For some reason, self preservation becomes my first response to any kind of uncomfortable situation. Life in the city after a full year in the Jungle became too difficult to handle. Unaware of how deep I had sunk in, one fine day I reached close to the breaking point. It seemed easier to banish every societal facade and take time off to recover from the emotional damage I had done to myself unknowingly. A week far away from the chaos of the city within the shell of my hermitage, I had recovered the energy and the zeal to go back and face everything that I ran away from. That’s when I thought of the hermit crab, a member of the living world who looks for a shell appropriate for its size and need to protect itself and go on living.
Red munia or strawberry finch, as the name suggests, is a striking red sparrow sized bird found in tropical Asia. The males and females are generally a dull brown colour with multiple white spots. The male develops this red breeding plumage and white streaks under the eyes during the monsoon months in the South of India. The pairs build their nests together using blades of grass, feathers, pieces of charcoal etc. In this piece, the male is seen carrying a ruffled feather from the surrounding to build its nest.
Few months ago, I was on a full fledged drive to work on improving my colour senses. What better subjects to choose than birds. A friend had come back from Costa Rica and I jumped at the chance of drawing a Toucan from his pile of photographs. Bright colours and the unusual beaks make them unique. With limited colour inks available, I got on with it. There are places where colours didn’t come out as expected but I was still close to it.
Couple of years ago, a friend suggested I take up the Inktober challenge. I had no idea what that was and I went looking for anything that had a #inktober on Instagram. That looked like a super cool challenge and I decided to take it up. But three days into the month, I ran out of steam because I had no idea what I could do with those prompts and if I want to go by my own prompts, I should have planned it well. Bottom line – I didn’t think I had the creativity nor the motivation to take up such a commitment.
Inktober is about 50 days away. Irrespective of what the prompt list looks like, I want to complete the challenge this year. So as a practice I started making ink sketches of scenes all around me or some from memories.
These scenes somehow get etched in mind the moment one decides to sketch them but doing them all on a black and white and shaded style gives you a different feel.
All this while, I have used marker pens with consistent flow of ink. And my dip pen with all the different nibs sat in the drawer all these years patiently waiting for me to pick it up and admire the value of it. So here it is. The rediscovery of the dip pen.
The uneven lines, the inconsistent flow of the ink and the imperfections of inking a memory or a view on paper is exciting at a different level. I hope the dip pen doesn’t have to go back to its box for another couple of years without being used.
More to come later…
Needless to say, my favourite medium has been pen and ink. Almost five years ago, that whimsical morning led to a handmade paper and a fountain pen. And I have been trying to experiment with various styles- few successfully and others not. One of the first was this hatching and cross hatching rendered still life study. I didn’t do it from real life but from a photo reference in a book that I was referring at that point to learn the basics of drawing. Clearly, I have a long way to go.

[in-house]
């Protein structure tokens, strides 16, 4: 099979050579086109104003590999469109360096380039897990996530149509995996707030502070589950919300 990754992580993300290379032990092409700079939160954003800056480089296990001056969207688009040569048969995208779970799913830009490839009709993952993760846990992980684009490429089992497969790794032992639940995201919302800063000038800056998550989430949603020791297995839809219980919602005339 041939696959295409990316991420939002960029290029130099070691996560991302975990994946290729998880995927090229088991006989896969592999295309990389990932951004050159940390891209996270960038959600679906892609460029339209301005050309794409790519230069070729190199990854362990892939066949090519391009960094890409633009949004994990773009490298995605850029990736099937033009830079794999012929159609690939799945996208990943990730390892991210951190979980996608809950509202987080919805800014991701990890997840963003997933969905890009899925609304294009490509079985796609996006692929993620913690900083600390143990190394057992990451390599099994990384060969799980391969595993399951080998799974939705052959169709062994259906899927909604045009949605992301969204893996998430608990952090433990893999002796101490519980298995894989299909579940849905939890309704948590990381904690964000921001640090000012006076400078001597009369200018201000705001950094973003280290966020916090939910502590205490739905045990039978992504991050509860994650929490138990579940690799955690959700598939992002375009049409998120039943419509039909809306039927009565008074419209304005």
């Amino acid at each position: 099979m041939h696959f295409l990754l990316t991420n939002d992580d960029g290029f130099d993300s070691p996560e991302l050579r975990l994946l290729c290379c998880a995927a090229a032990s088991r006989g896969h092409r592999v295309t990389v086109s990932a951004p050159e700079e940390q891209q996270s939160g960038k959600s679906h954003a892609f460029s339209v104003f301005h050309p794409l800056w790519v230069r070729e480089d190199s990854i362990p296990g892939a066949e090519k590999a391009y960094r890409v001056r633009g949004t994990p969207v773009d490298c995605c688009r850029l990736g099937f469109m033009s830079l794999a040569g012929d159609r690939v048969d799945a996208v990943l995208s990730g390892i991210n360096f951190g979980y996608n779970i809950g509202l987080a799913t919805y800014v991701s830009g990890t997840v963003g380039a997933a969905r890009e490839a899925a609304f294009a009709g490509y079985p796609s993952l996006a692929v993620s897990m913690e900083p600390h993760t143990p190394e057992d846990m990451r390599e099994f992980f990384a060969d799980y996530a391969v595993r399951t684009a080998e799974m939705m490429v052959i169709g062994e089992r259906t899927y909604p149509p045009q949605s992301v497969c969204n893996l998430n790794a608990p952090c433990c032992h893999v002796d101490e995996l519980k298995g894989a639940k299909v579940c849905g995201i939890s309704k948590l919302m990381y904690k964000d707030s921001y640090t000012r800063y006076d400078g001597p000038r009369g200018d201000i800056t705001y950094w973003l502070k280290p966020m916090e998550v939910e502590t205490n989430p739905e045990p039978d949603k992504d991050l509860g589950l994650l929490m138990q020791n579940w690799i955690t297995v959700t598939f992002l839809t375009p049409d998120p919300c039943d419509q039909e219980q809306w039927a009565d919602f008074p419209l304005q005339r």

A couple of years gone by and I started attending an illustration course during which I again gravitated towards pen and ink. I started looking up reference images and came across an artist’s work that I thought I could copy and learn the basics from. And I did learn a lot about finer detailing by copying her style and her work.
This drawing of a boat was done on one of the days when I was over stressed with work and an upcoming conference and pretty much sleep deprived. I woke up few hours earlier than my usual time and ended up drawing this. Lines, hatching, crosshatching and scribbles…. I experimented pretty much everything in this piece.
After lines and scribbles, the obvious one to try was dots and that led to stippling. I started the weaver bird with lines and finished it with dots. Weaver bird because they take me back to my childhood. At my grandparents’ house, there were enough of them building nests and breeding in the garden. Surprisingly I never thought of drawing anything then despite the variety of birds visiting the house but now – 20 years later I want to ink all of them.
Hoping to go back to pen and ink for more and more drawings and exploring more styles than just stippling.
My recent work using coloured inks was the Brown Fish Owl and the finished artwork gave me the confidence to use them to paint birds. Not all bird sketches may look appealing in monochrome.
The first bird that came into mind to experiment further with coloured inks: a Toucan. Colorful birds with colourful beaks! While looking for pictures on instagram and google, I looked out of the window and spotted a bright orange bird on a tree outside the house. An extremely skittish bird, the orange minivet was flying and hopping around branches. In an instant, the far away toucans from a different continent and hemisphere took a back seat, and came home the Orange Minivet.